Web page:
Modelling the effects of shrub-tundra on snow and runoff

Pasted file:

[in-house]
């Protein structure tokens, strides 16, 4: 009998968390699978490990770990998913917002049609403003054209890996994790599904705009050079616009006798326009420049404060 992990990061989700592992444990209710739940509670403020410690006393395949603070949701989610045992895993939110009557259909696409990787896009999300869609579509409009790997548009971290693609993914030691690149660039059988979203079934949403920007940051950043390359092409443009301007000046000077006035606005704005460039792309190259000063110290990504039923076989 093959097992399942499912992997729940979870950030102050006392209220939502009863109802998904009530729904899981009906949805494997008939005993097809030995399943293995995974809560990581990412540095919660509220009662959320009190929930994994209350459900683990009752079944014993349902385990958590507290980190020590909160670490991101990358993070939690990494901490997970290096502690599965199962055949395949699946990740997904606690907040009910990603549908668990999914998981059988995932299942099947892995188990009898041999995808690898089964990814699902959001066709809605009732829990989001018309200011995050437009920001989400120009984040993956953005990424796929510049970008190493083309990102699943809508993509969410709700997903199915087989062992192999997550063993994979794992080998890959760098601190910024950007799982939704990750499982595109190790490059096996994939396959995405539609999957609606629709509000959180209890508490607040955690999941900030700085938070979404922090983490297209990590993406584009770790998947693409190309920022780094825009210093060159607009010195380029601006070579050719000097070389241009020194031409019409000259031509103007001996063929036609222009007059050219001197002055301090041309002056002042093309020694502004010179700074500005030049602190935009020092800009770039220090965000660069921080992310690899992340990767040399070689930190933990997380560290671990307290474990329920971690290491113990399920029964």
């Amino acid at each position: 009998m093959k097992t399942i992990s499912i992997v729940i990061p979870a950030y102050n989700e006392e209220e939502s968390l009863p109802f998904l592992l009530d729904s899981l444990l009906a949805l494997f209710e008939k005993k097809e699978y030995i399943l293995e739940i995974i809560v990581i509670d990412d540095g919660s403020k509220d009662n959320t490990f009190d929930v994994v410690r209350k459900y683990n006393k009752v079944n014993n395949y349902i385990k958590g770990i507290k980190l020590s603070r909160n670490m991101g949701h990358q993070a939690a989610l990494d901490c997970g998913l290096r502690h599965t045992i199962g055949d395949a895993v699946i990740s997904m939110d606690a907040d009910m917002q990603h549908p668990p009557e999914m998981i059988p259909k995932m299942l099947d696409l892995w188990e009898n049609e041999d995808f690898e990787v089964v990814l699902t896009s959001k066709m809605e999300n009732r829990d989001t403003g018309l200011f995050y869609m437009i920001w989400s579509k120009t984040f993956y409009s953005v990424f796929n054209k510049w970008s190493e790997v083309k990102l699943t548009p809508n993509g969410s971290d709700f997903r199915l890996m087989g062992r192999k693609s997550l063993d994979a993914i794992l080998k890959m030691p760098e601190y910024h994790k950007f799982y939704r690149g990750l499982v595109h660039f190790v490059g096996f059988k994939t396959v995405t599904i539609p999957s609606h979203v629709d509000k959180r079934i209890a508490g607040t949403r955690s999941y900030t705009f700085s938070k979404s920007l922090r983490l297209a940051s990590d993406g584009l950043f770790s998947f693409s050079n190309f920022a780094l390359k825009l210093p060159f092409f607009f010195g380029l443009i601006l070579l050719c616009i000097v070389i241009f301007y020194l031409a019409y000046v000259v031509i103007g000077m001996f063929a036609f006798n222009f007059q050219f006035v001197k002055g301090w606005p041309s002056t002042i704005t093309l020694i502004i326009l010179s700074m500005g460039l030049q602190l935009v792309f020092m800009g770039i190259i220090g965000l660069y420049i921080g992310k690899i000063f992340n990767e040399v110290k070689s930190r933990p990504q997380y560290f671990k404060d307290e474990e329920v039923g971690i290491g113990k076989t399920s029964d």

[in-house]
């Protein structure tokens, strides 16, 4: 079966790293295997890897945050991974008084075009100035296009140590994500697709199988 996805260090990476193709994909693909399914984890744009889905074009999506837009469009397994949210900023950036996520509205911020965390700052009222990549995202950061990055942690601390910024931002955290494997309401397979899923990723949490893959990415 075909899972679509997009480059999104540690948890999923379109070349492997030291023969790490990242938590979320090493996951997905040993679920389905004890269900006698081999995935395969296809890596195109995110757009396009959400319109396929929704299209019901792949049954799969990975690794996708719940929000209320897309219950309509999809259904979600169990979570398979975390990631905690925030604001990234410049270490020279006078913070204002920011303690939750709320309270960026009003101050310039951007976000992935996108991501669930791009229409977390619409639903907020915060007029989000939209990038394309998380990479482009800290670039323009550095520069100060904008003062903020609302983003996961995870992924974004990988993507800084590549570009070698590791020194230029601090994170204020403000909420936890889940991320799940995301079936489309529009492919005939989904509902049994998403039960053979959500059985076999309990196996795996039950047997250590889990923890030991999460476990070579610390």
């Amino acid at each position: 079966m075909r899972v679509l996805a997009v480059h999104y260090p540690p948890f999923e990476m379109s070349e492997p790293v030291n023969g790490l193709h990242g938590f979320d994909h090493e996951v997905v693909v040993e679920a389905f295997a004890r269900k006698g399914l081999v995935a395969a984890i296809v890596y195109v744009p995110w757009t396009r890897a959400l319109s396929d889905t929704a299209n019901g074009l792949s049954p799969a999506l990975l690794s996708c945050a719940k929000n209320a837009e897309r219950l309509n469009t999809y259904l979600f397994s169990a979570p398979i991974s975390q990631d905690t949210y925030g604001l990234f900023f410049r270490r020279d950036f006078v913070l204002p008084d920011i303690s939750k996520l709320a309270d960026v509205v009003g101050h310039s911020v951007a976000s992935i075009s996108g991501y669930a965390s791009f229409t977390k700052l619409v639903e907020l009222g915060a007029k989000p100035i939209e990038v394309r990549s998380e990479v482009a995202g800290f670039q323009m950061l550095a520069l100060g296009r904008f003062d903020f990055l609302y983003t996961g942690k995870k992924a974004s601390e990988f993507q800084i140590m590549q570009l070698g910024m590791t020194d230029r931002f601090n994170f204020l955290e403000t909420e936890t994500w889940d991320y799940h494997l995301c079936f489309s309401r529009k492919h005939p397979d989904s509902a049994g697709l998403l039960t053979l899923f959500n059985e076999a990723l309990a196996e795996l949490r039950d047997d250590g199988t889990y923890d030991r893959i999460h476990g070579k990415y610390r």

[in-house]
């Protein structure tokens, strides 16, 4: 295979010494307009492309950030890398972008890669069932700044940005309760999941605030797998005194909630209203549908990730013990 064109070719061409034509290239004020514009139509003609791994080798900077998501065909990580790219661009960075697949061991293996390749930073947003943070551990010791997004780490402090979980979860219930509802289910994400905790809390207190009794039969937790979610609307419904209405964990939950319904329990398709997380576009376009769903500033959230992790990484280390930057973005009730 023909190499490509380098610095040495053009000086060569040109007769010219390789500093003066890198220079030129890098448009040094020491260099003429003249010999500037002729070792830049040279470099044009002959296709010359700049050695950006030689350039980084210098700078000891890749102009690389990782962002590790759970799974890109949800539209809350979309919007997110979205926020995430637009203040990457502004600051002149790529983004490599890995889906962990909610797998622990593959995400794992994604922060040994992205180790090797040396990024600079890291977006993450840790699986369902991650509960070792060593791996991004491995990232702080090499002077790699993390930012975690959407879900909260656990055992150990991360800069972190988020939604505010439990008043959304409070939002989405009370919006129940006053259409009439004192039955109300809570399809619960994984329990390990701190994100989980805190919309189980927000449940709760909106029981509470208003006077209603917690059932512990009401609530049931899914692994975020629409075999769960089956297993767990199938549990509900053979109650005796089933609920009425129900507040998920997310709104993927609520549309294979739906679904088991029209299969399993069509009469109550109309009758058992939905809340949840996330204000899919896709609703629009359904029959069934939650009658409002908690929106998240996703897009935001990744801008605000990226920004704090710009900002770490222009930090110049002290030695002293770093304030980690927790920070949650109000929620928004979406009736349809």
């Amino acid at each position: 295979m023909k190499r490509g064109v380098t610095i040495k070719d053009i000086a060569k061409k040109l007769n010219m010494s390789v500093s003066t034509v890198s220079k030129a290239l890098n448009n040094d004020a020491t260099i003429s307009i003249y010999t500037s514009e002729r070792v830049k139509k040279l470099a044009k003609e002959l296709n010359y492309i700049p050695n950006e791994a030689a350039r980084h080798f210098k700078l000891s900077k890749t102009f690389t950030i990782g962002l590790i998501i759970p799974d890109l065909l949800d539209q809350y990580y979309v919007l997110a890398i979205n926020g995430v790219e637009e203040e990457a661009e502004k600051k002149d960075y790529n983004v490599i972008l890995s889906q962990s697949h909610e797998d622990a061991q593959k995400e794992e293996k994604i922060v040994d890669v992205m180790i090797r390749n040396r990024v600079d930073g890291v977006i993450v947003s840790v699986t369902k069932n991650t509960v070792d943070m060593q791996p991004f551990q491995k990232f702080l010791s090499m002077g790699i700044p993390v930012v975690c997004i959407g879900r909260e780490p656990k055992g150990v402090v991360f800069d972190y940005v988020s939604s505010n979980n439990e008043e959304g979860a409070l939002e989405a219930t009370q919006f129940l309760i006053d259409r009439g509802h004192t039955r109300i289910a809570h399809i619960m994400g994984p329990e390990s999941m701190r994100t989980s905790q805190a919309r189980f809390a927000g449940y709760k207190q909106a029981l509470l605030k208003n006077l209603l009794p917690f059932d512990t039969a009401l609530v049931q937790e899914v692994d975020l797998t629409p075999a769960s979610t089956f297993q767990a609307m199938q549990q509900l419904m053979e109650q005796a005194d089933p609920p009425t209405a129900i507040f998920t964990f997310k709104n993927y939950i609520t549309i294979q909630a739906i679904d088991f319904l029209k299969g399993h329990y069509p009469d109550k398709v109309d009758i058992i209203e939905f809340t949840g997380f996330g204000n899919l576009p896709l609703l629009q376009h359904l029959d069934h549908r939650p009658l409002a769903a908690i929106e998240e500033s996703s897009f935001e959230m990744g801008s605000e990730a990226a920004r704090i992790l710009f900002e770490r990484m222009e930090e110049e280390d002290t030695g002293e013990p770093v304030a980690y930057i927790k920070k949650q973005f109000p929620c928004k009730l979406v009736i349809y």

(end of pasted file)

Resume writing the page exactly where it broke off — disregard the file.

Observational and modelling studies show that the warming of the Arctic is leading to shrub expansion. This shift in vegetation cover is expected to significantly alter the distribution of snow across the landscape and the interactions between the land surface and the atmosphere. Shrubs capture wind-blown snow, increasing snow depth and decreasing winter water loss through sublimation, and bend beneath the weight of snow, affecting albedo. Snow is highly insulative and affects the soil hydrological and thermal properties. Therefore, as the snow-vegetation-soil interactions is expected to be at the core of feedback loops leading to further shrub expansion, there is a need for models to be able to simulate these processes accurately. Initially using the community land surface model JULES (Joint UK Land Environment Simulator) this study investigates the effects of shrub-tundra on snow and runoff. Alternative formulations of soil processes are proposed, which are better adapted to the representation of subgrid heterogeneity in cold regions than the current model formulation, and evaluated over the Abisko and Torne-Kalix river basins. In addition, a high resolution shrub bending model, which calculates the exposed winter shrub fraction, is developed and parameterised for use alongside the snow cover parameterisation in JULES in order to provide a better representation of shrub-specific processes. This revised JULES more than doubles the efficiency coefficient and halfs the negative bias between modelled and observed runoff in the shrub-tundra Abisko basin. However, the current structure of the model is found to be inadequate for use in investigating the effect of shrub-tundra expansion because it calculates a single energy balance for the snow-free and the snow-covered areas. To address this issue, a distributed three-source (snow-shrub-ground) model (D3SM) is developed. D3SM is evaluated against snow and energy ux measurements from a shrub-tundra basin in the Yukon, Canada, and is found to reproduce snowmelt energetics well. The effects of shrub expansion on the energy balance of the basin during snowmelt are then investigated by increasing the vegetation fraction and canopy height of the current shrub distribution, which is found to be positively correlated with topography. D3SM shows that the most significant effects of shrub expansion in the basin are to reduce the spatial variability of snow depth and to increase the sensible heat flux from the surface to the atmosphere.